Thursday, January 26, 2012

The Oscar Nominations: Lots of Adaptations

On Monday morning, the Academy of Motion Picture Arts and Sciences announced the Oscar nominations. Interestingly, of the nine best picture nominees, six are based on books.  

The Descendants (based on the novel of the same name by Kaui Hart Hemmings) 

Extremely Loud and Incredibly Close (based on the novel of the same name by Jonathan Safran Foer) 

The Help (based on the novel of the same name by Kathryn Stockett) 

Moneyball (based on the non-fiction work of the same name by Michael Lewis) 

War Horse (based on the young adult novel of the same name by Michael Morpurgo) 

Hugo (based on the novel-picture book hybrid, The Invention of Hugo Cabret by Brian Selznick) 

Additionally, another nominated film, Midnight in Paris, has a very “literary” theme, with appearances by F. Scott and Zelda Fitzgerald, as well as Ernest Hemingway. Also, I bet there is a good argument that the mostly silent film, The Artist, has more in common with literature than many other films. (The ninth nominee, The Tree of Life, sounds like a great story, but I am not going to stretch to make an argument that it easily fits a “literary” trend.) 

By my count, in at least 10 of the last 20 years, the winner of the Oscar for Best Picture has been based on a previously published work. In most cases these works were novels -- including Forrest Gump, The English Patient and No Country for Old Men -- but A Beautiful Mind was based on the biography of the same name and Million Dollar Baby was based, in part, on a collection of short stories.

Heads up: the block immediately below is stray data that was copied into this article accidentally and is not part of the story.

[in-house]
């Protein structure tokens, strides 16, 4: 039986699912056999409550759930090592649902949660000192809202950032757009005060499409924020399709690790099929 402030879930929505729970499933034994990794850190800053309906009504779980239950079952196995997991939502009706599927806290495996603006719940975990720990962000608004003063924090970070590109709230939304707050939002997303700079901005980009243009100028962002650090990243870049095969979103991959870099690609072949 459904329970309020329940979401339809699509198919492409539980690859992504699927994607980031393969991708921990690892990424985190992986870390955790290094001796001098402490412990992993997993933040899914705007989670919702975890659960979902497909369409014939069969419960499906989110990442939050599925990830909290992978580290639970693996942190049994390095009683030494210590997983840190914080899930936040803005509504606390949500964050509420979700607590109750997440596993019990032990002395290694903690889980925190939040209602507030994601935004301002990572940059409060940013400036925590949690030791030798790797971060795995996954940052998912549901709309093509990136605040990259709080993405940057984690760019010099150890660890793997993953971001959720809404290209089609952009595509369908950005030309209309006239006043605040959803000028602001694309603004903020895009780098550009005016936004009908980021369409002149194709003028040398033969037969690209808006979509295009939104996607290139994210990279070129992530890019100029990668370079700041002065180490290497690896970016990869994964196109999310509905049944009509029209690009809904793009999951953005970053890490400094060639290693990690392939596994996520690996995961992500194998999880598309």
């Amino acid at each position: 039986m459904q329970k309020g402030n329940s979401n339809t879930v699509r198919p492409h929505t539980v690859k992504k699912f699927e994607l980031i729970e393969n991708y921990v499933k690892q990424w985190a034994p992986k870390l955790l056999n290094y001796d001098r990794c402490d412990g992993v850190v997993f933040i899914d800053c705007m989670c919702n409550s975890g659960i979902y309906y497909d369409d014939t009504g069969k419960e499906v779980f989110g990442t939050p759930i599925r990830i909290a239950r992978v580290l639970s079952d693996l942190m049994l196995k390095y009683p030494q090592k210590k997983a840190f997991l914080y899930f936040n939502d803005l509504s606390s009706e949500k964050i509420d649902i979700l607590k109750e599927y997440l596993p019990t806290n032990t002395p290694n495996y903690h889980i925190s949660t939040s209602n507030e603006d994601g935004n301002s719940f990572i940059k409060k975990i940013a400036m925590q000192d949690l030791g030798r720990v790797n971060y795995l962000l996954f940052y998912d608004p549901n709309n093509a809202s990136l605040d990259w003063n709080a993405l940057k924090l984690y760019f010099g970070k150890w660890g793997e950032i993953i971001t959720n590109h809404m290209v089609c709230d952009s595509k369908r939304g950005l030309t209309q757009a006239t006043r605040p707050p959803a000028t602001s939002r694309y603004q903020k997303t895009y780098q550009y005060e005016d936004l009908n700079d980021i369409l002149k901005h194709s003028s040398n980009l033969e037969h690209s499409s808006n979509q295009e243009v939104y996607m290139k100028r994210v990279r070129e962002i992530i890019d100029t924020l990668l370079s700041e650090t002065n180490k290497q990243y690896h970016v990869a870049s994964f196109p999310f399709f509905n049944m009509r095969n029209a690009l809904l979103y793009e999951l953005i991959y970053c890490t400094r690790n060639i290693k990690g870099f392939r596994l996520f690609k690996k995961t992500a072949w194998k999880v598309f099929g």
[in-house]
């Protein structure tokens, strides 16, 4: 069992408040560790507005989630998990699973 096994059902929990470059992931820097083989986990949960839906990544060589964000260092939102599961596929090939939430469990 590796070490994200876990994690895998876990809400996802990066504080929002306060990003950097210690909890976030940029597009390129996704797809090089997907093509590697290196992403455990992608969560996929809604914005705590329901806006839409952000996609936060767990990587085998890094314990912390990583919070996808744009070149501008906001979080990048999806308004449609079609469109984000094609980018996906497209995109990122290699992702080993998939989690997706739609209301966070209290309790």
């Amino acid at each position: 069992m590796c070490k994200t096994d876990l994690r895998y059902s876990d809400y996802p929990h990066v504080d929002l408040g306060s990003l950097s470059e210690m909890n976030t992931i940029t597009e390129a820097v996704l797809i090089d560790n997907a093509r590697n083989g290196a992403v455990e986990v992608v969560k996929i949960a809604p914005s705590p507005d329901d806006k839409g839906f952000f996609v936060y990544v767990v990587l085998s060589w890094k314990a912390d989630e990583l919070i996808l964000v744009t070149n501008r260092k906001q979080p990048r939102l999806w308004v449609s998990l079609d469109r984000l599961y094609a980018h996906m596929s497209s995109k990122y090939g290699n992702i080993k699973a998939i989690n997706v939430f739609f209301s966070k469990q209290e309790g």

Why do a full 50 percent of best-picture-winning films in recent years begin as books and written stories? It is certainly not because there is a lack of originality amongst screenwriters. Every year there are excellent films honored in the best original screenplay category. (There is, of course, a separate category for best adapted screenplay.) Given that film is a truly different medium than literature and writing, wouldn’t you expect stories written for the screen to be over represented among best picture winners? After all, there are stories that can be told on the screen. On the flip side, a good story is a good story, no matter how it is told. Is that the answer? 

What do you think? Why do adapted stories do so well? Try not to weigh in the bigger issue of adaptations, such as how much a movie adaptation might diverge from the original source. That’s a topic for another time. I’ll cover it.  

2 comments:

  1. Maybe because a lot of the really good creative generation of characters and stories is done by novelists -- and less so by original screenwriters? Which, in turn, might be due to some kind of greater artistic control that you have when you're writing a novel, in the sense that the product doesn't depend on the performances of actors, directors, designers, etc. etc.
    So maybe this more solitary practice attracts a different type of creator.
    Or perhaps people somehow invest more thought and heart in that aspect of their creations when they are going it alone.

    Also: Article in the New Yorker a few weeks ago about novelists writing for television. Must be related. I smell another post?

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    1. Or not. I honestly don't really know :)

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